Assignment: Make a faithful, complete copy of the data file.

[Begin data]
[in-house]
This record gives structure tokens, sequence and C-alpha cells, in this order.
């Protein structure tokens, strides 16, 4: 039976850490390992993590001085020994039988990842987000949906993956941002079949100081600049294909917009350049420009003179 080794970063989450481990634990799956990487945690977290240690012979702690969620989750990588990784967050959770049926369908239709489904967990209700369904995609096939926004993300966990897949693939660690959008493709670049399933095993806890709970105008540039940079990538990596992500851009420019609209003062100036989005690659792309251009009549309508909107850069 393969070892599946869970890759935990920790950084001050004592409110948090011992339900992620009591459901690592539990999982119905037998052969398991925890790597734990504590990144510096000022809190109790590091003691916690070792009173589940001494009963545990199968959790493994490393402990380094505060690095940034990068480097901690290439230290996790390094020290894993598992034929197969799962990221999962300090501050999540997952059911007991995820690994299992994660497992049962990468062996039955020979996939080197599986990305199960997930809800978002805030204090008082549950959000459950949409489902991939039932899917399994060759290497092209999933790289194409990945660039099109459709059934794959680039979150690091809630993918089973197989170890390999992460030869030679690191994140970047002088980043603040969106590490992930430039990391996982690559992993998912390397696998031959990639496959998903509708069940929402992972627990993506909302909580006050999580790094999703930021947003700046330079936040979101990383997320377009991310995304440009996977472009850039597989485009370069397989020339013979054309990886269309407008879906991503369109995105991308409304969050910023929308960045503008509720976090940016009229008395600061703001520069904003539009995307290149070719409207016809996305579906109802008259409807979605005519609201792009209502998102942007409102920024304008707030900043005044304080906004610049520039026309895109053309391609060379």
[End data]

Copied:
[in-house]
This record gives structure tokens, sequence and C-alpha cells, in this order.
């Protein structure tokens, strides 16, 4: 039976850490390992993590001085020994039988990842987000949906993956941002079949100081600049294909917009350049420009003179 080794970063989450481990634990799956990487945690977290240690012979702690969620989750990588990784967050959770049926369908239709489904967990209700369904995609096939926004993300966990897949693939660690959008493709670049399933095993806890709970105008540039940079990538990596992500851009420019609209003062100036989005690659792309251009009549309508909107850069 393969070892599946869970890759935990920790950084001050004592409110948090011992339900992620009591459901690592539990999982119905037998052969398991925890790597734990504590990144510096000022809190109790590091003691916690070792009173589940001494009963545990199968959790493994490393402990380094505060690095940034990068480097901690290439230290996790390094020290894993598992034929197969799962990221999962300090501050999540997952059911007991995820690994299992994660497992049962990468062996039955020979996939080197599986990305199960997930809800978002805030204090008082549950959000459950949409489902991939039932899917399994060759290497092209999933790289194409990945660039099109459709059934794959680039979150690091809630993918089973197989170890390999992460030869030679690191994140970047002088980043603040969106590490992930430039990391996982690559992993998912390397696998031959990639496959998903509708069940929402992972627990993506909302909580006050999580790094999703930021947003700046330079936040979101990383997320377009991310995304440009996977472009850039597989485009370069397989020339013979054309990886269309407008879906991503369109995105991308409304969050910023929308960045503008509720976090940016009229008395600061703001520069904003539009995307290149070719409207016809996305579906109802008259409807979605005519609201792009209502998102942007409102920024304008707030900043005044304080906004610049520039026309895109053309391609060379």